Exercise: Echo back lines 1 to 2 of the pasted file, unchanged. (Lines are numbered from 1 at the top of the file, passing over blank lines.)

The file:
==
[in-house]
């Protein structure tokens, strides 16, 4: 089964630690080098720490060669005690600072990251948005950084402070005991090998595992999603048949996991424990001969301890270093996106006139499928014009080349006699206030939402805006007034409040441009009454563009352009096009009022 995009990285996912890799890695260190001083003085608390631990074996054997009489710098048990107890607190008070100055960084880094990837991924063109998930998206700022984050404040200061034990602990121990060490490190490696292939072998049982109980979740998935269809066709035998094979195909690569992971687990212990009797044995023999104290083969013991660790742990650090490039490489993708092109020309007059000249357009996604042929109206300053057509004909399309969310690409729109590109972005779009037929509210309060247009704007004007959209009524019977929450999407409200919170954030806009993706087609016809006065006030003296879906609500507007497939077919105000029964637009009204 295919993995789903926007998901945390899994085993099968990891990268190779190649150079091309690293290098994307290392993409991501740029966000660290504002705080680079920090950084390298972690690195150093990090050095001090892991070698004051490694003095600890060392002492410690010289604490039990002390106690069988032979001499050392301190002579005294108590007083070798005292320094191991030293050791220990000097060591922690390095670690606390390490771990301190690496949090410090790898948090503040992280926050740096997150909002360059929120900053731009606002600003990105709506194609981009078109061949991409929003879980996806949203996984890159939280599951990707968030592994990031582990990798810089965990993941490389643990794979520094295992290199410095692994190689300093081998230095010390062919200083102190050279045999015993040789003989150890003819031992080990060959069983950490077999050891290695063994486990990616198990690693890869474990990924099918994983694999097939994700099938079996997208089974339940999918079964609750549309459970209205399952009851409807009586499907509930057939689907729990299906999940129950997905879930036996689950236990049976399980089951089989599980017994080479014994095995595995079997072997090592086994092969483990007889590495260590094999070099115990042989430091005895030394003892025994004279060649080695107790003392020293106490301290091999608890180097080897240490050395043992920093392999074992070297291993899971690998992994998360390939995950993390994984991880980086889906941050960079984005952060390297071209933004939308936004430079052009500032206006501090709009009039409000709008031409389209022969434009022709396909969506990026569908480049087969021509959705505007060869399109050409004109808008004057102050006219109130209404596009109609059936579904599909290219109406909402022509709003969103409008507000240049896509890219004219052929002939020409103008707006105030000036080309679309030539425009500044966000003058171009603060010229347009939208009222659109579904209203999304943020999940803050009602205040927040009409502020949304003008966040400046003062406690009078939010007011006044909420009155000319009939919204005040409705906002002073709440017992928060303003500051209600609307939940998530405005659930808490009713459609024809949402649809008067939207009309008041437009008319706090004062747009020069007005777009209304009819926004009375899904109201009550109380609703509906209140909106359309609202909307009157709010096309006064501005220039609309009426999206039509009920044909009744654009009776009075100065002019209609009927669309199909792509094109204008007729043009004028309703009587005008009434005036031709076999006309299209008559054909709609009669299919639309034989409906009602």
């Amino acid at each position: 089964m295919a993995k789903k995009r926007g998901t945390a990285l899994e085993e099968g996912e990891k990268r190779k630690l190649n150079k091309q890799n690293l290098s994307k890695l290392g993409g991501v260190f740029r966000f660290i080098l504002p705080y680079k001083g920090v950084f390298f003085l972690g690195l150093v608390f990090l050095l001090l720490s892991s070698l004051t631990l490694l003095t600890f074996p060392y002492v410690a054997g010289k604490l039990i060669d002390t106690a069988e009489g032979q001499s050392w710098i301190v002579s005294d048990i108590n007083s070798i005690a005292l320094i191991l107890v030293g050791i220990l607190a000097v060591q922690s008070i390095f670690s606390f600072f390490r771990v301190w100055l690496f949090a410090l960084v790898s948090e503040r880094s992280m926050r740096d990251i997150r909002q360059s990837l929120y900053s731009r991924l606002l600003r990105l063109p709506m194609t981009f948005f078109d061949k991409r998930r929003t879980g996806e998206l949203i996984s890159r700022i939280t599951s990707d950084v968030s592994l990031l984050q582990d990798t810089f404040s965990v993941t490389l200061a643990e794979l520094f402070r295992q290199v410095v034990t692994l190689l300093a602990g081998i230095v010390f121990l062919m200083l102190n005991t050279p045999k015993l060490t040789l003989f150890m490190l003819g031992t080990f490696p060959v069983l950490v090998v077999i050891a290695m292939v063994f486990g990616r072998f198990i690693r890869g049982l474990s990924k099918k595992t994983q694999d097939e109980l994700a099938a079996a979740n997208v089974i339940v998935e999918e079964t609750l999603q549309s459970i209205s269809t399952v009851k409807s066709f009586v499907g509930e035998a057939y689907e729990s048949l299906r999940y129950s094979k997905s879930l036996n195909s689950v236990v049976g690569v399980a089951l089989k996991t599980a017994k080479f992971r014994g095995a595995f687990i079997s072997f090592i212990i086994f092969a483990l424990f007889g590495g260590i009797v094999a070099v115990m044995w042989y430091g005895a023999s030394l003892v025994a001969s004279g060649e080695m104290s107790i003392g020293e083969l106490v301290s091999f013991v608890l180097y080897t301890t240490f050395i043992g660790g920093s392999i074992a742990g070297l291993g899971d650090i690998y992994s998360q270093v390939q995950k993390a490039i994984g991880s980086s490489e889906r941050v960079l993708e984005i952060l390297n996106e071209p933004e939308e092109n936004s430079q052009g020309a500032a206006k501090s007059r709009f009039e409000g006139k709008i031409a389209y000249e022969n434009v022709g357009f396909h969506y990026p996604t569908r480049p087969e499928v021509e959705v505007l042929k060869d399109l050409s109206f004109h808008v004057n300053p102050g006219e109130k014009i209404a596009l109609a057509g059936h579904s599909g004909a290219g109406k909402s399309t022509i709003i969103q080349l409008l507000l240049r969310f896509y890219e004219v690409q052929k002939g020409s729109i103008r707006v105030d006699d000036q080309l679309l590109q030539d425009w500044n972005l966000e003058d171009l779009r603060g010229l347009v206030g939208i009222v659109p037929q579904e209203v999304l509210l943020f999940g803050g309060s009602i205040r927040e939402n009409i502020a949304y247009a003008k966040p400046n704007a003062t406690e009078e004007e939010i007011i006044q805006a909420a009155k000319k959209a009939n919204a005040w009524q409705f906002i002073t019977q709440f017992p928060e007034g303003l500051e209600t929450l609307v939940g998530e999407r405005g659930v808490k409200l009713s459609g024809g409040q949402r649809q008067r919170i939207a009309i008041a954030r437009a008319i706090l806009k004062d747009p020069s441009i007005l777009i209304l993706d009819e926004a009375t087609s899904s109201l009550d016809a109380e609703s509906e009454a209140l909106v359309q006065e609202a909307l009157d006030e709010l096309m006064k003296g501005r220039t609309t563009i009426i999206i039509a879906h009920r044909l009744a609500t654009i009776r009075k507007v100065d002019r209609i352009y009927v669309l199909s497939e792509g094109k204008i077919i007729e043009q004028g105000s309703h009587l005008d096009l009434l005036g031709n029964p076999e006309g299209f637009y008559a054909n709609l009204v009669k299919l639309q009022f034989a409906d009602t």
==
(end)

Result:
[in-house]
């Protein structure tokens, strides 16, 4: 089964630690080098720490060669005690600072990251948005950084402070005991090998595992999603048949996991424990001969301890270093996106006139499928014009080349006699206030939402805006007034409040441009009454563009352009096009009022 995009990285996912890799890695260190001083003085608390631990074996054997009489710098048990107890607190008070100055960084880094990837991924063109998930998206700022984050404040200061034990602990121990060490490190490696292939072998049982109980979740998935269809066709035998094979195909690569992971687990212990009797044995023999104290083969013991660790742990650090490039490489993708092109020309007059000249357009996604042929109206300053057509004909399309969310690409729109590109972005779009037929509210309060247009704007004007959209009524019977929450999407409200919170954030806009993706087609016809006065006030003296879906609500507007497939077919105000029964637009009204 295919993995789903926007998901945390899994085993099968990891990268190779190649150079091309690293290098994307290392993409991501740029966000660290504002705080680079920090950084390298972690690195150093990090050095001090892991070698004051490694003095600890060392002492410690010289604490039990002390106690069988032979001499050392301190002579005294108590007083070798005292320094191991030293050791220990000097060591922690390095670690606390390490771990301190690496949090410090790898948090503040992280926050740096997150909002360059929120900053731009606002600003990105709506194609981009078109061949991409929003879980996806949203996984890159939280599951990707968030592994990031582990990798810089965990993941490389643990794979520094295992290199410095692994190689300093081998230095010390062919200083102190050279045999015993040789003989150890003819031992080990060959069983950490077999050891290695063994486990990616198990690693890869474990990924099918994983694999097939994700099938079996997208089974339940999918079964609750549309459970209205399952009851409807009586499907509930057939689907729990299906999940129950997905879930036996689950236990049976399980089951089989599980017994080479014994095995595995079997072997090592086994092969483990007889590495260590094999070099115990042989430091005895030394003892025994004279060649080695107790003392020293106490301290091999608890180097080897240490050395043992920093392999074992070297291993899971690998992994998360390939995950993390994984991880980086889906941050960079984005952060390297071209933004939308936004430079052009500032206006501090709009009039409000709008031409389209022969434009022709396909969506990026569908480049087969021509959705505007060869399109050409004109808008004057102050006219109130209404596009109609059936579904599909290219109406909402022509709003969103409008507000240049896509890219004219052929002939020409103008707006105030000036080309679309030539425009500044966000003058171009603060010229347009939208009222659109579904209203999304943020999940803050009602205040927040009409502020949304003008966040400046003062406690009078939010007011006044909420009155000319009939919204005040409705906002002073709440017992928060303003500051209600609307939940998530405005659930808490009713459609024809949402649809008067939207009309008041437009008319706090004062747009020069007005777009209304009819926004009375899904109201009550109380609703509906209140909106359309609202909307009157709010096309006064501005220039609309009426999206039509009920044909009744654009009776009075100065002019209609009927669309199909792509094109204008007729043009004028309703009587005008009434005036031709076999006309299209008559054909709609009669299919639309034989409906009602």